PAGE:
Shakespeare’s ‘ Vagina ’

“ But perhaps the most remarkable annotation in our copy of Baret, relatable to Romeo and Juliet, is the added word vagina at the definition of Scabberd, which itself was given a mute slash. ”

Scan of Scabberd

      Koppelman and Wechsler discuss the occurrence of scabberd and sheath or sheathed in Shakespeare. Juliet’s last speech, “ . . . O happy dagger / This is thy sheath, there rust and let me dye ” is specifically linked by A.D. Nuttall to the common anatomical meaning, “ Her language is sexual. ” While the OED records the first usage of vagina as an anatomical word in English only in 1682, Lewis and Short trace the anatomical meaning to Plautus. T.W. Baldwin and other scholars offer clear evidence that Plautus formed part of the Elizabethan curriculum ; Koppelman and Wechsler cite a line in Pseudolus that translates “ Not fitting into thy sheath soldier ? ”

      Sir Thomas Browne wrote “ What song the Syrens sang, or what name Achilles assumed when he hid himself among women, though puzzling questions, are not beyond all conjecture. ” Koppelman and Wechsler give the briefest of notes on the nineteenth century provenance of the book. Lady Georgiana Fullerton was a novelist and philanthropist, and a granddaughter of the fifth duke of Devonshire. “ All the dukes of Devonshire were men of letters and collectors of books ”, writes W.Y. Fletcher in English Book Collectors (1902). The Cavendish family were wealthy and prominent since Tudor times despite exile and debt. It is entirely plausible that this copy of the Alvearie once formed part of a large library —  how better for a book to survive than among ten thousand others ? —  and once it might even have been known to be Shakespeare’s own copy, until that knowledge was lost or the book was moved from one shelf to another. It may never be possible to trace the full history of the ownership of the Alvearie ; but the linguistic evidence is strong enough to convince all but the most wilful and perverse doubters.

      Koppelman and Wechsler mention the sensation of entering a Borgesian labyrinth with the discovery of the Alvearie ; and supreme of all imaginary delights would be to show Shakespeare’s dictionary to Borges, to Avram Davidson, or to Virginia Woolf (I am thinking of her reflections on Shakespeare’s sister in A Room of One’s Own) —  and to learn their responses to this profoundly intertextual artefact.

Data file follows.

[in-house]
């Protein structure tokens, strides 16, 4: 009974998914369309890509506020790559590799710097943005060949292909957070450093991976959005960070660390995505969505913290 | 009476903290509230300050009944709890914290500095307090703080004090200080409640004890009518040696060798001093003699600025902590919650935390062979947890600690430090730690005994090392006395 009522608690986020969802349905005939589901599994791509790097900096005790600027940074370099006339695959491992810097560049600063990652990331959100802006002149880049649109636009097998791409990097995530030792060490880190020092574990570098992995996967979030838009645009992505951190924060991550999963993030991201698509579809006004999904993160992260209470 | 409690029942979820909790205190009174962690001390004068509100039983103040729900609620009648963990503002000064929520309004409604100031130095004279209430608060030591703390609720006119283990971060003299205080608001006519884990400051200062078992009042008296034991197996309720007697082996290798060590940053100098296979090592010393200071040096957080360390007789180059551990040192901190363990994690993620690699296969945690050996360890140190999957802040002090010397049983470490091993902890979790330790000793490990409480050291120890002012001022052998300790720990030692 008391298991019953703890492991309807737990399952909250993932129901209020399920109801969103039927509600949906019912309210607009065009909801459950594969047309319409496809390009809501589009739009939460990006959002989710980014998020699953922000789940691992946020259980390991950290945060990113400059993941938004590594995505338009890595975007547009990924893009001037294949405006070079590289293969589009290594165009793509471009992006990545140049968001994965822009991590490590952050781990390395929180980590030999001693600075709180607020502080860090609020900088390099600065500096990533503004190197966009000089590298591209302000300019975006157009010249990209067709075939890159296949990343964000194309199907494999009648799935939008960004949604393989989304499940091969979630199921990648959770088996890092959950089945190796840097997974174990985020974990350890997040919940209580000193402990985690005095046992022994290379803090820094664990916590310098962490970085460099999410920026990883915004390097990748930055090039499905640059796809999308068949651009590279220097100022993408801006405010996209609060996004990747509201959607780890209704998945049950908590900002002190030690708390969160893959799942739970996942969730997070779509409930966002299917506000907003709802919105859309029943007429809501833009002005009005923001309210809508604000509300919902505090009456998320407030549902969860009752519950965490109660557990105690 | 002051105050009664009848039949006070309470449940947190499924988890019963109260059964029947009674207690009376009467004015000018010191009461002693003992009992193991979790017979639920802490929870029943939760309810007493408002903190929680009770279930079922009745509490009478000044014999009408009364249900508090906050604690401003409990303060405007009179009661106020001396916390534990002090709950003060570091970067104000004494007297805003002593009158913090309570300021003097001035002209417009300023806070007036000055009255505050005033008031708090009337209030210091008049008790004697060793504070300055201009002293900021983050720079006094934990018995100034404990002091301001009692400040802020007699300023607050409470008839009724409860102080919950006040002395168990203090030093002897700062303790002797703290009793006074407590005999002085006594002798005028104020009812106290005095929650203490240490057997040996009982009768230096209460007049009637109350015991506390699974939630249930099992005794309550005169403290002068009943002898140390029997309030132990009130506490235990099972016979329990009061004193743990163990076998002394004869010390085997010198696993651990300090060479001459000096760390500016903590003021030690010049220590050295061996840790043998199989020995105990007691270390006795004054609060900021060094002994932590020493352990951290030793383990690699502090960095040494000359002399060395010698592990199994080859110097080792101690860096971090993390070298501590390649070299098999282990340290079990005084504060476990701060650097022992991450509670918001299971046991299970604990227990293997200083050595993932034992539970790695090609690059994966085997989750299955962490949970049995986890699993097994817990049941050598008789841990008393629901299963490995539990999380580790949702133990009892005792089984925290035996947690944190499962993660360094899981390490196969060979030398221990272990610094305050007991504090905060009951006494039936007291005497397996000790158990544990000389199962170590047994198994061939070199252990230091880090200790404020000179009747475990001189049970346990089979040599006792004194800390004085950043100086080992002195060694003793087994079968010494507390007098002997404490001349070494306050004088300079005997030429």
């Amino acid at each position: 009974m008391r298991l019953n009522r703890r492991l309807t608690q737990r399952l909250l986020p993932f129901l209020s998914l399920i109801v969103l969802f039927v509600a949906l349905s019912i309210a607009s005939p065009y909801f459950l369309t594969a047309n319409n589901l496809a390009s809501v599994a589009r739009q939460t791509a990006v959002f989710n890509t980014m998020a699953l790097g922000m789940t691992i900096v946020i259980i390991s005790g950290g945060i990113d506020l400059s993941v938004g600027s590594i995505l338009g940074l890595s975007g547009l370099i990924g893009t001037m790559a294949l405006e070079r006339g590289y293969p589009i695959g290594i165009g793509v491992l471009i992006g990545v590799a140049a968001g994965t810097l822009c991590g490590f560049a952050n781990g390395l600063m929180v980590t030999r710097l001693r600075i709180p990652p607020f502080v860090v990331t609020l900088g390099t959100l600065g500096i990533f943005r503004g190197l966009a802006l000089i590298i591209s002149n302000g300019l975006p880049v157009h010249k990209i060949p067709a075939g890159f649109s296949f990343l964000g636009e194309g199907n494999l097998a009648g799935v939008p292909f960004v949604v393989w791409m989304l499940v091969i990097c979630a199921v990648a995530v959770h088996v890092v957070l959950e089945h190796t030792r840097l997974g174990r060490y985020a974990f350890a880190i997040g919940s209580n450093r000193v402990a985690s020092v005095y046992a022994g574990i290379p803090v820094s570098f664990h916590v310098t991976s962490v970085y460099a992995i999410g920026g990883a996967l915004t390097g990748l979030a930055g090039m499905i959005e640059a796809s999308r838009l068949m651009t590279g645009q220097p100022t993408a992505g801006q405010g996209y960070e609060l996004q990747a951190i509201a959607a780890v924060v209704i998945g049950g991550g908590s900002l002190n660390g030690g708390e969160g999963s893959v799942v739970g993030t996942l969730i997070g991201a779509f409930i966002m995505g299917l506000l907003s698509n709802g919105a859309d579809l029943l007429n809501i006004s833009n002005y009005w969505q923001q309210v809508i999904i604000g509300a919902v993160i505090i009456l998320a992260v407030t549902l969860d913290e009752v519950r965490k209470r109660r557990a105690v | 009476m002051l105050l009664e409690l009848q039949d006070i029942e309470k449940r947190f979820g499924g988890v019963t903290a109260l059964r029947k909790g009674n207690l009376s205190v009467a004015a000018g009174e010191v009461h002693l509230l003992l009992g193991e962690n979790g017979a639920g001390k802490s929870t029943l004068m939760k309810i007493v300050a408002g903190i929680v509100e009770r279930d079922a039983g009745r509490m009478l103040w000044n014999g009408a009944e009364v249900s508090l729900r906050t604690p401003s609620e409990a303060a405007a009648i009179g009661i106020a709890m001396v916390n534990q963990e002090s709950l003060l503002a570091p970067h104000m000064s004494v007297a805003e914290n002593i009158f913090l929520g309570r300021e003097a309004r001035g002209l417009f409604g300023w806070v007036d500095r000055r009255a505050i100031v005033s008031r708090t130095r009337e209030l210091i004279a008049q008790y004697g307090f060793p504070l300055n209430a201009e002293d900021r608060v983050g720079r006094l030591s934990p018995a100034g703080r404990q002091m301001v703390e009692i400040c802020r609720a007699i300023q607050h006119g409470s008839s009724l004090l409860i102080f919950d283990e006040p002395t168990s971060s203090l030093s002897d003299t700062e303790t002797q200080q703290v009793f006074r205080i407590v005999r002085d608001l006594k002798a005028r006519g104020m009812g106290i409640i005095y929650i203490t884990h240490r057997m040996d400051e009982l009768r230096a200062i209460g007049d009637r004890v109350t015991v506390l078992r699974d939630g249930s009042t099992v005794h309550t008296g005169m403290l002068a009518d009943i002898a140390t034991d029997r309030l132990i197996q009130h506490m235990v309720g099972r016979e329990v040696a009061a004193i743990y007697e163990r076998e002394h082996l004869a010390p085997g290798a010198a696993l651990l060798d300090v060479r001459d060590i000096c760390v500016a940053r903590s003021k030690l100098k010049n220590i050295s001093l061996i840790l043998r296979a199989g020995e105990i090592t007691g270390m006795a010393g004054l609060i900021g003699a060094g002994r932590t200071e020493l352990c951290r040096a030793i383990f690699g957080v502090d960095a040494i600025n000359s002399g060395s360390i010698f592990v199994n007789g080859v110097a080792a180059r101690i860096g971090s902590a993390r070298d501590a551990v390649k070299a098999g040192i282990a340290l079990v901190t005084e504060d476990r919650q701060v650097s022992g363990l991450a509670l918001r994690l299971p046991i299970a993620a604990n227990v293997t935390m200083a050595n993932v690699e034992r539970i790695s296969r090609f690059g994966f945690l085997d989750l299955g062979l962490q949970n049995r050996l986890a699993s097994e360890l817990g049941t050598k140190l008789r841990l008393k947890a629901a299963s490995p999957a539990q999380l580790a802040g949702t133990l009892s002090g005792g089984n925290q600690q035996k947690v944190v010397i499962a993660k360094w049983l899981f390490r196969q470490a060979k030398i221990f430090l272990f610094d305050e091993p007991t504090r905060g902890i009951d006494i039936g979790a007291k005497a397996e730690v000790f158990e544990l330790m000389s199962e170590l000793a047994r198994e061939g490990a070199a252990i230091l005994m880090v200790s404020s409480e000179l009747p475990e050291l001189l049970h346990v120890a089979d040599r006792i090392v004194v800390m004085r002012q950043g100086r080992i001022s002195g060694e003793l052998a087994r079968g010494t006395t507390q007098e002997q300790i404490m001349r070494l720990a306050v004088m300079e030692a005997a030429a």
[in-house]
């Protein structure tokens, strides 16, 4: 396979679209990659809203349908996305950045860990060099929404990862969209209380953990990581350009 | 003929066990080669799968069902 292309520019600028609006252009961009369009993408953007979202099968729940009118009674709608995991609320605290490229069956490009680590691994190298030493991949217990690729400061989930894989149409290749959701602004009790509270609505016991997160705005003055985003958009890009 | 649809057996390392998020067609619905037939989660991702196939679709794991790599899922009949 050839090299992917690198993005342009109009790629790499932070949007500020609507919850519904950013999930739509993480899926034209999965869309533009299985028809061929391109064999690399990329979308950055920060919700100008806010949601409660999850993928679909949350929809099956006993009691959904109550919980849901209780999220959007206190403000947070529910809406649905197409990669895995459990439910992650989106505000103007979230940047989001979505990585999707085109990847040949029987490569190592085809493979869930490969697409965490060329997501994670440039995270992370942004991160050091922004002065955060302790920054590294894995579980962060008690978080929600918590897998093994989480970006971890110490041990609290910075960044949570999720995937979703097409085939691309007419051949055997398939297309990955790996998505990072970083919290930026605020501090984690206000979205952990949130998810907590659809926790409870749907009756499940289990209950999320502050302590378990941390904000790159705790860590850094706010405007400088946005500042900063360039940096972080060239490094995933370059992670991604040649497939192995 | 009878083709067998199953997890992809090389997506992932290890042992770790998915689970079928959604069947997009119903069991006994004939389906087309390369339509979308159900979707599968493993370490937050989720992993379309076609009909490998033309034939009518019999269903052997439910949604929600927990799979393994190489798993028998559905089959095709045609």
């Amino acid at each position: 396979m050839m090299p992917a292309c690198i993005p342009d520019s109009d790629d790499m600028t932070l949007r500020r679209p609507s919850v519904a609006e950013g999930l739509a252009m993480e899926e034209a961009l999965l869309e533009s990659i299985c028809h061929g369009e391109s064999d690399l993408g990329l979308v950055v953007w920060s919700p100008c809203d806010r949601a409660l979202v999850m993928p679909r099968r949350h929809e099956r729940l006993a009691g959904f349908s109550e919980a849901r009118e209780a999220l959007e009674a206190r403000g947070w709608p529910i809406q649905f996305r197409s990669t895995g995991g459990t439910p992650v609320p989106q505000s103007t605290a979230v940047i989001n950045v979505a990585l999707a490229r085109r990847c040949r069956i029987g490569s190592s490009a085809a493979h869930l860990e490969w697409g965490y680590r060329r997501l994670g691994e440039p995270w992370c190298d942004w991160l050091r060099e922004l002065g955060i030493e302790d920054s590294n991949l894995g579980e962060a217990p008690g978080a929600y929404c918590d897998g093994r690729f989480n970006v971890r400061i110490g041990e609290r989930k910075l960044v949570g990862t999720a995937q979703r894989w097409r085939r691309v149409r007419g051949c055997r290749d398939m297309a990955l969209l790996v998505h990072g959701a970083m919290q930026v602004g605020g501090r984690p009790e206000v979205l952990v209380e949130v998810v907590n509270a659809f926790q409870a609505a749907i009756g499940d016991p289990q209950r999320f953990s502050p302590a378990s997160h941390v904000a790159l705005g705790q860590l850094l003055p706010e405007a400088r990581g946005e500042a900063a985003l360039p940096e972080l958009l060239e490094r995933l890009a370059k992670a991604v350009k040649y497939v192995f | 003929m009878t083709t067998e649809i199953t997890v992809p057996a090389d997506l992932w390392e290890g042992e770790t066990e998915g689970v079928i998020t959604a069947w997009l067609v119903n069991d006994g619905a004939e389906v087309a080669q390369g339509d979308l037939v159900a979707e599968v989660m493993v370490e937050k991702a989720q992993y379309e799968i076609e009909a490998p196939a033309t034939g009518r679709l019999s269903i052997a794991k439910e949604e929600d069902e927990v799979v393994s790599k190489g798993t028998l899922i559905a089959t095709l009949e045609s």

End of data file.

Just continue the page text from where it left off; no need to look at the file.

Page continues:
One of the authors is well known to your correspondent (for a decade or more) ; I have not seen the Alvearie. I had an advance copy of Shakespeare’s Beehive with time to read and think about its arguments, which I have come to accept not by reason of friendship but because of the hard evidence. I will be reading and re-reading lots of Shakespeare this year, and, with greatest pleasure in the task, doing what I usually do :  watch the dance of language upon the page.

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Who hath suche bees as your maister in hys head.
       — Nicholas Udall, Ralph Roister Doister (1553)

Shakespeare’s Beehive sticks close to the linguistic evidence and the use of words. This book will alter many certainties : there will be nay-sayers and skeptics who will accept no possible proof. In the OED, I find a citation for “ nest of hornets ” with a figurative meaning traced to 1593 ; the usage “ to provoke a nest of waspes ” is traced to 1642. It will be fun to observe the debate unfold. [HWW]

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The Best Book of the Year 2014

It is only April and your correspondent has read a couple of notable books : a tricky science fiction tale, Strange Bodies by Marcel Theroux (discussed last month) ; and a blistering satire, UnAmerica by Momus (forthcoming from Penny-Ante Editions). Other commendable books will be published and read with pleasure and interest during the coming months.

But readers, there can be no doubt : on grounds of original content and beautiful design, and for launching ideas that will resonate whereever English is remembered, Shakespeare’s Beehive is the Best Book of the Year 2014.

The Best Book of the Year.

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The Private Life of Books

Temporary Culture is pleased to announce a new book, to be published in September :

— The Private Life of Books. Poems by Henry Wessells. Photographs by Paul Schütze. With eight plates after photographs by Paul Schütze. Temporary Culture (forthcoming in September, 2014). Edition of 100 copies. Design by Jerry Kelly. Details of subscription upon request. Preliminary sketch of the front cover above (photograph by Paul Schütze).

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Wander in the Archives

The Archives of the Endless Bookshelf have been swept and tidied and a guide has been prepared to assist wanderers. Index would be too strong a term : the headwords tend to be suggestive rather than directive. Start here. Have fun.

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This creaking and constantly evolving website of the endless bookshelf : some entries are brief mentions, others take the form of more elaborate essays and reviews. Someday, not soon, comments or interactivity. Right now you’ll have to send links to me, dear readers. [HWW]

electronym : wessells at aol dot com

Copyright © 2007-2014 Henry Wessells and individual contributors.

Produced by Temporary Culture, P.O.B. 43072, Upper Montclair, NJ 07043 USA.